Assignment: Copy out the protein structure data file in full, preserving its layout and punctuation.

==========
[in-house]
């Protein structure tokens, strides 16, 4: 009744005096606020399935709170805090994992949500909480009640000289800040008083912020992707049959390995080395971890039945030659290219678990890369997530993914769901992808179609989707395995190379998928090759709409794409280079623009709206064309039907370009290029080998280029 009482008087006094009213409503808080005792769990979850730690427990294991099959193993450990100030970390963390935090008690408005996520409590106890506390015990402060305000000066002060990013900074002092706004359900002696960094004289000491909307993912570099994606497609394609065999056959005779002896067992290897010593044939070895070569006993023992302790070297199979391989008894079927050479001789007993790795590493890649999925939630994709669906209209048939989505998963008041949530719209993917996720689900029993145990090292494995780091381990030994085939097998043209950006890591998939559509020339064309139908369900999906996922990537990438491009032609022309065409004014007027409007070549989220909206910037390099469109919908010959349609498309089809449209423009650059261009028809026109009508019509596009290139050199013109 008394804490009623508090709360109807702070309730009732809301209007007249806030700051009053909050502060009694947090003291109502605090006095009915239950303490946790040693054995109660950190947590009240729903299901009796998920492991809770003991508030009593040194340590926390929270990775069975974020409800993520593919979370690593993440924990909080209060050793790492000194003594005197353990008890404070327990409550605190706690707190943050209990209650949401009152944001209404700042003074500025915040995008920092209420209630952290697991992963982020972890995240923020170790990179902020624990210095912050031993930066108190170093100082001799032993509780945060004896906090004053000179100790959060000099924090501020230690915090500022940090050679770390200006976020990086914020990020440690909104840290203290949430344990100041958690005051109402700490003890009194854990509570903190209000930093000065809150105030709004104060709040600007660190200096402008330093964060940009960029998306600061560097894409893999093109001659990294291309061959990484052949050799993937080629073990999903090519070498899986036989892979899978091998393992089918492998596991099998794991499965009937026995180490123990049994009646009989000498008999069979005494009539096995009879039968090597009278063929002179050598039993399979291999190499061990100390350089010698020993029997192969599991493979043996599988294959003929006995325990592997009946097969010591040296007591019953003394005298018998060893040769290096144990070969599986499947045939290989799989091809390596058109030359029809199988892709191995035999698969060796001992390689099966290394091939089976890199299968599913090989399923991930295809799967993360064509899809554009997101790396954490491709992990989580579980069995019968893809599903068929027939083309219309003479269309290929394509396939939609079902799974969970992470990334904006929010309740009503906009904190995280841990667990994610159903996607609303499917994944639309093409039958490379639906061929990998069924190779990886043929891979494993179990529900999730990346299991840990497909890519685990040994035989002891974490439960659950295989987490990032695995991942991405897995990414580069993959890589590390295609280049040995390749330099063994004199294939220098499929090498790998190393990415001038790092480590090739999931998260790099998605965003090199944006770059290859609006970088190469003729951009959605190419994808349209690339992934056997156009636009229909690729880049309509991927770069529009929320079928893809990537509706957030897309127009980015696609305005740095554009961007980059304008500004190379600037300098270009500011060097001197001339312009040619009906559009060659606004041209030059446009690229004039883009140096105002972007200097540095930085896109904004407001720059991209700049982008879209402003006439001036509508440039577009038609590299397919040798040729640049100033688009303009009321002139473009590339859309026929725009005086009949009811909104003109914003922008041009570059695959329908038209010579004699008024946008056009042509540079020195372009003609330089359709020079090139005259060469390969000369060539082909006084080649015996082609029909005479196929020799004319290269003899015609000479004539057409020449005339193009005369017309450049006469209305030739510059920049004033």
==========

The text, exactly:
[in-house]
């Protein structure tokens, strides 16, 4: 009744005096606020399935709170805090994992949500909480009640000289800040008083912020992707049959390995080395971890039945030659290219678990890369997530993914769901992808179609989707395995190379998928090759709409794409280079623009709206064309039907370009290029080998280029 009482008087006094009213409503808080005792769990979850730690427990294991099959193993450990100030970390963390935090008690408005996520409590106890506390015990402060305000000066002060990013900074002092706004359900002696960094004289000491909307993912570099994606497609394609065999056959005779002896067992290897010593044939070895070569006993023992302790070297199979391989008894079927050479001789007993790795590493890649999925939630994709669906209209048939989505998963008041949530719209993917996720689900029993145990090292494995780091381990030994085939097998043209950006890591998939559509020339064309139908369900999906996922990537990438491009032609022309065409004014007027409007070549989220909206910037390099469109919908010959349609498309089809449209423009650059261009028809026109009508019509596009290139050199013109 008394804490009623508090709360109807702070309730009732809301209007007249806030700051009053909050502060009694947090003291109502605090006095009915239950303490946790040693054995109660950190947590009240729903299901009796998920492991809770003991508030009593040194340590926390929270990775069975974020409800993520593919979370690593993440924990909080209060050793790492000194003594005197353990008890404070327990409550605190706690707190943050209990209650949401009152944001209404700042003074500025915040995008920092209420209630952290697991992963982020972890995240923020170790990179902020624990210095912050031993930066108190170093100082001799032993509780945060004896906090004053000179100790959060000099924090501020230690915090500022940090050679770390200006976020990086914020990020440690909104840290203290949430344990100041958690005051109402700490003890009194854990509570903190209000930093000065809150105030709004104060709040600007660190200096402008330093964060940009960029998306600061560097894409893999093109001659990294291309061959990484052949050799993937080629073990999903090519070498899986036989892979899978091998393992089918492998596991099998794991499965009937026995180490123990049994009646009989000498008999069979005494009539096995009879039968090597009278063929002179050598039993399979291999190499061990100390350089010698020993029997192969599991493979043996599988294959003929006995325990592997009946097969010591040296007591019953003394005298018998060893040769290096144990070969599986499947045939290989799989091809390596058109030359029809199988892709191995035999698969060796001992390689099966290394091939089976890199299968599913090989399923991930295809799967993360064509899809554009997101790396954490491709992990989580579980069995019968893809599903068929027939083309219309003479269309290929394509396939939609079902799974969970992470990334904006929010309740009503906009904190995280841990667990994610159903996607609303499917994944639309093409039958490379639906061929990998069924190779990886043929891979494993179990529900999730990346299991840990497909890519685990040994035989002891974490439960659950295989987490990032695995991942991405897995990414580069993959890589590390295609280049040995390749330099063994004199294939220098499929090498790998190393990415001038790092480590090739999931998260790099998605965003090199944006770059290859609006970088190469003729951009959605190419994808349209690339992934056997156009636009229909690729880049309509991927770069529009929320079928893809990537509706957030897309127009980015696609305005740095554009961007980059304008500004190379600037300098270009500011060097001197001339312009040619009906559009060659606004041209030059446009690229004039883009140096105002972007200097540095930085896109904004407001720059991209700049982008879209402003006439001036509508440039577009038609590299397919040798040729640049100033688009303009009321002139473009590339859309026929725009005086009949009811909104003109914003922008041009570059695959329908038209010579004699008024946008056009042509540079020195372009003609330089359709020079090139005259060469390969000369060539082909006084080649015996082609029909005479196929020799004319290269003899015609000479004539057409020449005339193009005369017309450049006469209305030739510059920049004033």